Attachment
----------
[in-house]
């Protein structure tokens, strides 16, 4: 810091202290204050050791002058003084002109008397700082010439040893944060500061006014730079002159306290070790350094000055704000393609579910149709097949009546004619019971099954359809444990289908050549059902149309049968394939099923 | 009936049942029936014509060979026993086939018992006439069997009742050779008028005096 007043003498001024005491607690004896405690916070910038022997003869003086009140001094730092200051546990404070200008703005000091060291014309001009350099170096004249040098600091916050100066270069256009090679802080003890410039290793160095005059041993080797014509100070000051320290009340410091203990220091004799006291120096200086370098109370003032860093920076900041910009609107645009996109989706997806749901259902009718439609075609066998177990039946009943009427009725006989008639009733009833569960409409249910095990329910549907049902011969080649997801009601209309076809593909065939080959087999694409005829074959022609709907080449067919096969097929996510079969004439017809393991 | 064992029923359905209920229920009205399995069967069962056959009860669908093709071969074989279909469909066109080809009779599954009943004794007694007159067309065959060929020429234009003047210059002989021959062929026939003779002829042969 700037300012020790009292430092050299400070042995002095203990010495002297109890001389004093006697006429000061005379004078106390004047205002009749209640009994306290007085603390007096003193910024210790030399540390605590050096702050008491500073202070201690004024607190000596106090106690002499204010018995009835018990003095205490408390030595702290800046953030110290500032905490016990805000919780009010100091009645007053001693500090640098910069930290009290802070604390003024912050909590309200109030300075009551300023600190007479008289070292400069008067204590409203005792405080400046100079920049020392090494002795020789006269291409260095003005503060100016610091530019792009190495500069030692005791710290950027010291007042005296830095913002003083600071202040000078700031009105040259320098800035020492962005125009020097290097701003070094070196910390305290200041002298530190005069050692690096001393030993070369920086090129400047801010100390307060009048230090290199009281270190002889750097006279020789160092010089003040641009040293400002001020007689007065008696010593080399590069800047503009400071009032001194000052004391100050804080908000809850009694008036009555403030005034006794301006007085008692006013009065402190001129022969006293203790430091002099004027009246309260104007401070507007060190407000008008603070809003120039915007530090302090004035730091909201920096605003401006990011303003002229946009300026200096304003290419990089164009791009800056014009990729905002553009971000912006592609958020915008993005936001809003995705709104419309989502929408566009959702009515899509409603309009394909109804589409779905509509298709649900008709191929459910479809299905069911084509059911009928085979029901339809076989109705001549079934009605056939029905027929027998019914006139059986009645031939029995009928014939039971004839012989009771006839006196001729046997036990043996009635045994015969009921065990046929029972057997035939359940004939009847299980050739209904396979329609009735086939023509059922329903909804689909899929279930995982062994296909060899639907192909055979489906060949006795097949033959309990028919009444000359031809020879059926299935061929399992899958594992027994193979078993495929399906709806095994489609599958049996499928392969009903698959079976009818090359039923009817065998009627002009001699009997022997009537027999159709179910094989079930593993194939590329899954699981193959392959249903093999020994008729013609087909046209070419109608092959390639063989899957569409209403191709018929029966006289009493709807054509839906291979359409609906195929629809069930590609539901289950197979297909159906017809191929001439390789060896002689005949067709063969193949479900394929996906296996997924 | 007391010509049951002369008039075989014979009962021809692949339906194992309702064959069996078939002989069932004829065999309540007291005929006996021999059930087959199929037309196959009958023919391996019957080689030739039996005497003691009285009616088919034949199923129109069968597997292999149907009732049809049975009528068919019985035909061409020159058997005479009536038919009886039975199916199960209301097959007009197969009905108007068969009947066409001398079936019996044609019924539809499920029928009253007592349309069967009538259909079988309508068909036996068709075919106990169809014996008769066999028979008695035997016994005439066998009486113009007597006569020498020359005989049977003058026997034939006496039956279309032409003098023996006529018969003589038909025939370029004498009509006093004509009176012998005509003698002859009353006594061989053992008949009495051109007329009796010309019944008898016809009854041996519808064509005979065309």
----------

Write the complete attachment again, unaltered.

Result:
[in-house]
């Protein structure tokens, strides 16, 4: 810091202290204050050791002058003084002109008397700082010439040893944060500061006014730079002159306290070790350094000055704000393609579910149709097949009546004619019971099954359809444990289908050549059902149309049968394939099923 | 009936049942029936014509060979026993086939018992006439069997009742050779008028005096 007043003498001024005491607690004896405690916070910038022997003869003086009140001094730092200051546990404070200008703005000091060291014309001009350099170096004249040098600091916050100066270069256009090679802080003890410039290793160095005059041993080797014509100070000051320290009340410091203990220091004799006291120096200086370098109370003032860093920076900041910009609107645009996109989706997806749901259902009718439609075609066998177990039946009943009427009725006989008639009733009833569960409409249910095990329910549907049902011969080649997801009601209309076809593909065939080959087999694409005829074959022609709907080449067919096969097929996510079969004439017809393991 | 064992029923359905209920229920009205399995069967069962056959009860669908093709071969074989279909469909066109080809009779599954009943004794007694007159067309065959060929020429234009003047210059002989021959062929026939003779002829042969 700037300012020790009292430092050299400070042995002095203990010495002297109890001389004093006697006429000061005379004078106390004047205002009749209640009994306290007085603390007096003193910024210790030399540390605590050096702050008491500073202070201690004024607190000596106090106690002499204010018995009835018990003095205490408390030595702290800046953030110290500032905490016990805000919780009010100091009645007053001693500090640098910069930290009290802070604390003024912050909590309200109030300075009551300023600190007479008289070292400069008067204590409203005792405080400046100079920049020392090494002795020789006269291409260095003005503060100016610091530019792009190495500069030692005791710290950027010291007042005296830095913002003083600071202040000078700031009105040259320098800035020492962005125009020097290097701003070094070196910390305290200041002298530190005069050692690096001393030993070369920086090129400047801010100390307060009048230090290199009281270190002889750097006279020789160092010089003040641009040293400002001020007689007065008696010593080399590069800047503009400071009032001194000052004391100050804080908000809850009694008036009555403030005034006794301006007085008692006013009065402190001129022969006293203790430091002099004027009246309260104007401070507007060190407000008008603070809003120039915007530090302090004035730091909201920096605003401006990011303003002229946009300026200096304003290419990089164009791009800056014009990729905002553009971000912006592609958020915008993005936001809003995705709104419309989502929408566009959702009515899509409603309009394909109804589409779905509509298709649900008709191929459910479809299905069911084509059911009928085979029901339809076989109705001549079934009605056939029905027929027998019914006139059986009645031939029995009928014939039971004839012989009771006839006196001729046997036990043996009635045994015969009921065990046929029972057997035939359940004939009847299980050739209904396979329609009735086939023509059922329903909804689909899929279930995982062994296909060899639907192909055979489906060949006795097949033959309990028919009444000359031809020879059926299935061929399992899958594992027994193979078993495929399906709806095994489609599958049996499928392969009903698959079976009818090359039923009817065998009627002009001699009997022997009537027999159709179910094989079930593993194939590329899954699981193959392959249903093999020994008729013609087909046209070419109608092959390639063989899957569409209403191709018929029966006289009493709807054509839906291979359409609906195929629809069930590609539901289950197979297909159906017809191929001439390789060896002689005949067709063969193949479900394929996906296996997924 | 007391010509049951002369008039075989014979009962021809692949339906194992309702064959069996078939002989069932004829065999309540007291005929006996021999059930087959199929037309196959009958023919391996019957080689030739039996005497003691009285009616088919034949199923129109069968597997292999149907009732049809049975009528068919019985035909061409020159058997005479009536038919009886039975199916199960209301097959007009197969009905108007068969009947066409001398079936019996044609019924539809499920029928009253007592349309069967009538259909079988309508068909036996068709075919106990169809014996008769066999028979008695035997016994005439066998009486113009007597006569020498020359005989049977003058026997034939006496039956279309032409003098023996006529018969003589038909025939370029004498009509006093004509009176012998005509003698002859009353006594061989053992008949009495051109007329009796010309019944008898016809009854041996519808064509005979065309």